Thursday, November 8, 2012

The Practice--Moving on, evolving upwards

photo by Patricia Herlevi, Angels in the Sky
A strange idea came up for this post.  I feel that since many people are going through divorce, separation or breakups, I'll blog on healing music for these circumstances.  And of course, you would listen to different types of music during the various stages of your soul's evolution after a breakup or divorce.  I'm including music that is familiar to most people, mainly popular types of music such as rock, jazz, show tunes, and bluegrass.

Let's start with the tension felt by a couple when separation is inevitable.  The couple has tried therapy, learned better communication skills, but the spark has left, and so have any reasons for keeping the relationship together.  This stage also reveals the inner workings of each person in the couple, if they tune into that silent space inside them.  The souls yearn for a different life, and not just the grass looking greener in the neighbor's yard.

For this stage, I recommend Carol King's Too Late

Once the couple faces the truth and goes through the excruciating separation, they begin the dark night of the soul. One person stays behind in the house that was once shared while the other moves into a new space that feels empty.  Memories of better times haunt both people, usually, and they fight the urge to return to an unworkable situation. The ego cannot just let go and ride the adventure into the unknown not yet.  However, because of the empty feeling, either person might have a sexual fling, start drinking, or look for some other mode of escape to curb the emptiness and disappointment or guilt.

Since this is still a realization stage, I'm recommending the Wailin' Jennys' Something to Hold Onto, 

More evolved souls might move through this stage quicker than others, especially people who practice self-love.  For these folks I recommend The Wailin' Jennys again, Heaven When We're Home, (this has some humor too),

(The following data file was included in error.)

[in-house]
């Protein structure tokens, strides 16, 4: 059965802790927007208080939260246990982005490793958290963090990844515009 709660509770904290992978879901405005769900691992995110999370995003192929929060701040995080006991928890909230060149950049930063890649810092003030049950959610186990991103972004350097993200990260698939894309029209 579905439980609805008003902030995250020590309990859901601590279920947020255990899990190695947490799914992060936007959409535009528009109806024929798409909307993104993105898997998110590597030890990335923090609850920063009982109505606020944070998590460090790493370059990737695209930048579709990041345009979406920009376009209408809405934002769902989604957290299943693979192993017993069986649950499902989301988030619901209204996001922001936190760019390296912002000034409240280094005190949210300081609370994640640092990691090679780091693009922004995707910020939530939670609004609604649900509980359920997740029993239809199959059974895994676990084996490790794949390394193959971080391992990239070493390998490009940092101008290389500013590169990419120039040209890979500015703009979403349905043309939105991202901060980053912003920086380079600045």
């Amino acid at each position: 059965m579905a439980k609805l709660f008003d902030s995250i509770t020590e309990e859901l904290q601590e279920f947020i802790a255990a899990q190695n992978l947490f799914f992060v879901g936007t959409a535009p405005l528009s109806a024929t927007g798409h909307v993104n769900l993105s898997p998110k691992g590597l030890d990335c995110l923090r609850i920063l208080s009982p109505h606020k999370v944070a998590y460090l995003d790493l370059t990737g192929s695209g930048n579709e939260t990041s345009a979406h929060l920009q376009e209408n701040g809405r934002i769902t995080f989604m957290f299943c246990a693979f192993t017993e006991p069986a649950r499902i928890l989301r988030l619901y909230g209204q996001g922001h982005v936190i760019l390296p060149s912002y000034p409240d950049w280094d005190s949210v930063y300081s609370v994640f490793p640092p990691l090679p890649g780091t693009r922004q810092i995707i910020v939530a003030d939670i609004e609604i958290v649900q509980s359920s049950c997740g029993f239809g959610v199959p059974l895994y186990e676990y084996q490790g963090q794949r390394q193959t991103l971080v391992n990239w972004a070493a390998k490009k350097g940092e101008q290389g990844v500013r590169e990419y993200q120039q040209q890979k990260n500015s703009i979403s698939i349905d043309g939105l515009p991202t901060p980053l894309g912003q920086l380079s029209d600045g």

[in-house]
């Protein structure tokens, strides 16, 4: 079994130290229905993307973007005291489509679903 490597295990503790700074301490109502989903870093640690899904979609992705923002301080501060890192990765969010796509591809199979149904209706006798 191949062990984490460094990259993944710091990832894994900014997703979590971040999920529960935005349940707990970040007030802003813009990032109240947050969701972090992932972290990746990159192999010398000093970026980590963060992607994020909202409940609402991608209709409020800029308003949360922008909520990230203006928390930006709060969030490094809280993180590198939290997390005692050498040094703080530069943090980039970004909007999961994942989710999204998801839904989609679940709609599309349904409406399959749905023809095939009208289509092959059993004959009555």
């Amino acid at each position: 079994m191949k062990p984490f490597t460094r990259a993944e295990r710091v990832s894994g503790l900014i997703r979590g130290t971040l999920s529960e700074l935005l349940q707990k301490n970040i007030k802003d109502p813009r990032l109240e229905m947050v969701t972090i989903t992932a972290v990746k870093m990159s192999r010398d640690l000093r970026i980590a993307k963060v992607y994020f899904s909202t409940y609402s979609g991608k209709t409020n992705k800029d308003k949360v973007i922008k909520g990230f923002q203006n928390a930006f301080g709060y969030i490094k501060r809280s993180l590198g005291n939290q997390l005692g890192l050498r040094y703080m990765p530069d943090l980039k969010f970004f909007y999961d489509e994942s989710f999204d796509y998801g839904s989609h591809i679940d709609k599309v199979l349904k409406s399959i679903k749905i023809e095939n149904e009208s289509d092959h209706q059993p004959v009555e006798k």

Others will delve deeper into the darkest of the night.  I recommend Dead Can Dance, Host of the Seraphim (you could also substitute a requiem),  and if you don't feel this heavy of grief, then substitute Stevie Wonder's All in Love is Fair,

Now out of the denial stage, anger and outrage takes over.  Music therapists and other therapists would ask their clients to find healthy outlets to vent the anger (while replacing the removed energy with more peaceful energies).  A person could feel anger in the form of sadness too.  I recommend listening to fados, American blues, or flamenco songs.  I also recommend dancing to West African drums or some other type of music that helps the person ground themselves in reality.

Here is flamenco diva Estrella Morente singing at her father's funeral, (you can find plenty of flamenco songs on YouTube). or

Soon a light starts glimmering at the end of a tunnel.  Sparks of life emit and an inner sun warms up from the winter ice and frost.  New interests come into the person's life, maybe a new job or a new home.  New friendships are possible now as are new creative pursuits.  Rebirth is imminent.  For this moment, I recommend Cat Stevens Morning has Broken, or Edith Piaf's La Vie en Rose,

And finally after full emergence into the world, I recommend George Gershwin's Rhapsody in Blue,

Well, you get the picture, substitute any of the above songs to suit your needs.  And don't forget to keep a music journal.

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